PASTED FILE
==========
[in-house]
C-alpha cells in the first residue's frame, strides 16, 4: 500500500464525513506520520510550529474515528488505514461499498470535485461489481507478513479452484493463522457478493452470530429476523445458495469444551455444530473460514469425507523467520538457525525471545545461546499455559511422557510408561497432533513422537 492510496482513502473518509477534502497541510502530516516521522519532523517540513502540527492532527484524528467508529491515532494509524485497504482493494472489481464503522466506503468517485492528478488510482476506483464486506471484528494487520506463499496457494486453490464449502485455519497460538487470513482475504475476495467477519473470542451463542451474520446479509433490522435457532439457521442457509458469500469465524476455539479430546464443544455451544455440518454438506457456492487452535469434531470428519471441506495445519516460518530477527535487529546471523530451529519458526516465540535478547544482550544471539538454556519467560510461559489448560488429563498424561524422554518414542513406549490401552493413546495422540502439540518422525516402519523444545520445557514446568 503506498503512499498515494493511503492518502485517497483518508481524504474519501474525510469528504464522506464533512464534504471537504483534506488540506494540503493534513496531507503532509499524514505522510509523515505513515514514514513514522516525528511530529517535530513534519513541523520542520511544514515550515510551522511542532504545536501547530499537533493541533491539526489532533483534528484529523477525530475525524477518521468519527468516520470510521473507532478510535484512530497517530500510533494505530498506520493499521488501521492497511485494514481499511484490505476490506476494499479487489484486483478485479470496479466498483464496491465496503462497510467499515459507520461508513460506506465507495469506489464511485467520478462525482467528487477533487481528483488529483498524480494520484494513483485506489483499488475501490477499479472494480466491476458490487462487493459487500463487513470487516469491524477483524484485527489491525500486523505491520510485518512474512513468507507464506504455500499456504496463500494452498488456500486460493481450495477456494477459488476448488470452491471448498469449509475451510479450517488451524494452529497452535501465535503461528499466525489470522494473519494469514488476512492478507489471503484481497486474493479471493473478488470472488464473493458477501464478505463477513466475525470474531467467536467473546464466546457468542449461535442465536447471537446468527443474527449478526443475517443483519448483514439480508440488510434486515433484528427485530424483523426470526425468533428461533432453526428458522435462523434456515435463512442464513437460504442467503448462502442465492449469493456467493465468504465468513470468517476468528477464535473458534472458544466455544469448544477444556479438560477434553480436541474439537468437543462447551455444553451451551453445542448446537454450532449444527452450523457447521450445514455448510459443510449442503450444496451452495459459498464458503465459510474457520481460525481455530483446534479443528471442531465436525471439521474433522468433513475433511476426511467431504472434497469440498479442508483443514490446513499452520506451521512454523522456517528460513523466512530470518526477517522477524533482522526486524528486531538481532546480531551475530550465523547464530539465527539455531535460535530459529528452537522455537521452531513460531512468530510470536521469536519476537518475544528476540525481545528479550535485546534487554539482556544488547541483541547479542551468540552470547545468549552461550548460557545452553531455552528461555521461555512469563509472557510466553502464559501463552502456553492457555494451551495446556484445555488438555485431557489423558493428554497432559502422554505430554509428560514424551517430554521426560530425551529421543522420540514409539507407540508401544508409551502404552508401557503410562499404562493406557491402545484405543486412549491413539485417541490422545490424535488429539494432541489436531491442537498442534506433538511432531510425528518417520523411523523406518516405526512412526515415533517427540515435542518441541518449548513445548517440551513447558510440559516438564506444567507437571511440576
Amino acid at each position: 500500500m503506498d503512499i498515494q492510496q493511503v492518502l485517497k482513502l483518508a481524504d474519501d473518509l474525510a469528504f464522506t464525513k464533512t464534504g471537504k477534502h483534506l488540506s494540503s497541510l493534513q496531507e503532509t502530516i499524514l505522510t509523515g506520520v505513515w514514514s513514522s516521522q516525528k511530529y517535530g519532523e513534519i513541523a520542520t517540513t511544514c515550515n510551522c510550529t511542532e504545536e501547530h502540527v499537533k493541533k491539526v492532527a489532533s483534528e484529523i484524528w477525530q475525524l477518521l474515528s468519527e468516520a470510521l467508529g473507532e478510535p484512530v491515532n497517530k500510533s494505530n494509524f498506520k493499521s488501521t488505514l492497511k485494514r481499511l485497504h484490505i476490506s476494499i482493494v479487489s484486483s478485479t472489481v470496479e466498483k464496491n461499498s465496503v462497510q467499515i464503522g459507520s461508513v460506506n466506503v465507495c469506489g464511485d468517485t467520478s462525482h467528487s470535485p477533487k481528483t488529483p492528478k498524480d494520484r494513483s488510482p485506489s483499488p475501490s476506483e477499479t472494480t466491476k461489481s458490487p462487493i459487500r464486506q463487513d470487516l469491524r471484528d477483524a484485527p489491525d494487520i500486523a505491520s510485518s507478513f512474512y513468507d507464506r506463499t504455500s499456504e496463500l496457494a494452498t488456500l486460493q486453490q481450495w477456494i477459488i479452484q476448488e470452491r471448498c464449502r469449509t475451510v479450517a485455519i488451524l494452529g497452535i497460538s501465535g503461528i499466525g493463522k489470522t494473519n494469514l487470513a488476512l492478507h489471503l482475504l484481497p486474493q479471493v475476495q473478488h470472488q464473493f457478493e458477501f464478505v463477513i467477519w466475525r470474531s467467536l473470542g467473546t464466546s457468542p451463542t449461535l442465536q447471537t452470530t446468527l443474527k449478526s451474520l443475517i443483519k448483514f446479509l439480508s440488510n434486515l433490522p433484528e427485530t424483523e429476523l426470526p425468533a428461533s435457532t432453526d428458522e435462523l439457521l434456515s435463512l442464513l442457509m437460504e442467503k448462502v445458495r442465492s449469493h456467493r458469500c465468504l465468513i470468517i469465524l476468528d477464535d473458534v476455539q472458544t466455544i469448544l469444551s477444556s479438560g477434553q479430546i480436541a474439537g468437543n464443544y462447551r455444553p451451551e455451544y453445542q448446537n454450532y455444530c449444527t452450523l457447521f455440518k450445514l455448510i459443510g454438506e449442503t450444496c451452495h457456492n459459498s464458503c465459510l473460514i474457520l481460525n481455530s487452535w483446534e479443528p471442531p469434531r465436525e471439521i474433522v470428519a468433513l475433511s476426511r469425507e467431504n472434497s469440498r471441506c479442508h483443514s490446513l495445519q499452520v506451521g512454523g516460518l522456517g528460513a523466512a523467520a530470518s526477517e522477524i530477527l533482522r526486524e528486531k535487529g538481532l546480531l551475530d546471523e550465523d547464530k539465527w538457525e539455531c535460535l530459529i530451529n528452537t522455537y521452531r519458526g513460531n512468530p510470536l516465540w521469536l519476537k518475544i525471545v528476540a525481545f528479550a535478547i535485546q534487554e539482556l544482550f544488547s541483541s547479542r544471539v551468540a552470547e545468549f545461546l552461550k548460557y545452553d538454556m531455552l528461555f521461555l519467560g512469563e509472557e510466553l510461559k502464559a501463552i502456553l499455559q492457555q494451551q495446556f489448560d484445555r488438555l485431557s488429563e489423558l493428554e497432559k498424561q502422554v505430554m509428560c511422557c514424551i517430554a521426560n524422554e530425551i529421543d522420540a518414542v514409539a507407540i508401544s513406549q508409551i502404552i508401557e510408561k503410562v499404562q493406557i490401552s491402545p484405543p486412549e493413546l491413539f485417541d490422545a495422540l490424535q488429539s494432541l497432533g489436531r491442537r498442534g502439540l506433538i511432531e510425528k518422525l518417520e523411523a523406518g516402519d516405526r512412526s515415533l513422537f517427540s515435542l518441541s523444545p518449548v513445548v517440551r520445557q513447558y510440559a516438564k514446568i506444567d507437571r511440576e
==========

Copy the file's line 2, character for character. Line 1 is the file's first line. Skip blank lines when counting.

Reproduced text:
C-alpha cells in the first residue's frame, strides 16, 4: 500500500464525513506520520510550529474515528488505514461499498470535485461489481507478513479452484493463522457478493452470530429476523445458495469444551455444530473460514469425507523467520538457525525471545545461546499455559511422557510408561497432533513422537 492510496482513502473518509477534502497541510502530516516521522519532523517540513502540527492532527484524528467508529491515532494509524485497504482493494472489481464503522466506503468517485492528478488510482476506483464486506471484528494487520506463499496457494486453490464449502485455519497460538487470513482475504475476495467477519473470542451463542451474520446479509433490522435457532439457521442457509458469500469465524476455539479430546464443544455451544455440518454438506457456492487452535469434531470428519471441506495445519516460518530477527535487529546471523530451529519458526516465540535478547544482550544471539538454556519467560510461559489448560488429563498424561524422554518414542513406549490401552493413546495422540502439540518422525516402519523444545520445557514446568 503506498503512499498515494493511503492518502485517497483518508481524504474519501474525510469528504464522506464533512464534504471537504483534506488540506494540503493534513496531507503532509499524514505522510509523515505513515514514514513514522516525528511530529517535530513534519513541523520542520511544514515550515510551522511542532504545536501547530499537533493541533491539526489532533483534528484529523477525530475525524477518521468519527468516520470510521473507532478510535484512530497517530500510533494505530498506520493499521488501521492497511485494514481499511484490505476490506476494499479487489484486483478485479470496479466498483464496491465496503462497510467499515459507520461508513460506506465507495469506489464511485467520478462525482467528487477533487481528483488529483498524480494520484494513483485506489483499488475501490477499479472494480466491476458490487462487493459487500463487513470487516469491524477483524484485527489491525500486523505491520510485518512474512513468507507464506504455500499456504496463500494452498488456500486460493481450495477456494477459488476448488470452491471448498469449509475451510479450517488451524494452529497452535501465535503461528499466525489470522494473519494469514488476512492478507489471503484481497486474493479471493473478488470472488464473493458477501464478505463477513466475525470474531467467536467473546464466546457468542449461535442465536447471537446468527443474527449478526443475517443483519448483514439480508440488510434486515433484528427485530424483523426470526425468533428461533432453526428458522435462523434456515435463512442464513437460504442467503448462502442465492449469493456467493465468504465468513470468517476468528477464535473458534472458544466455544469448544477444556479438560477434553480436541474439537468437543462447551455444553451451551453445542448446537454450532449444527452450523457447521450445514455448510459443510449442503450444496451452495459459498464458503465459510474457520481460525481455530483446534479443528471442531465436525471439521474433522468433513475433511476426511467431504472434497469440498479442508483443514490446513499452520506451521512454523522456517528460513523466512530470518526477517522477524533482522526486524528486531538481532546480531551475530550465523547464530539465527539455531535460535530459529528452537522455537521452531513460531512468530510470536521469536519476537518475544528476540525481545528479550535485546534487554539482556544488547541483541547479542551468540552470547545468549552461550548460557545452553531455552528461555521461555512469563509472557510466553502464559501463552502456553492457555494451551495446556484445555488438555485431557489423558493428554497432559502422554505430554509428560514424551517430554521426560530425551529421543522420540514409539507407540508401544508409551502404552508401557503410562499404562493406557491402545484405543486412549491413539485417541490422545490424535488429539494432541489436531491442537498442534506433538511432531510425528518417520523411523523406518516405526512412526515415533517427540515435542518441541518449548513445548517440551513447558510440559516438564506444567507437571511440576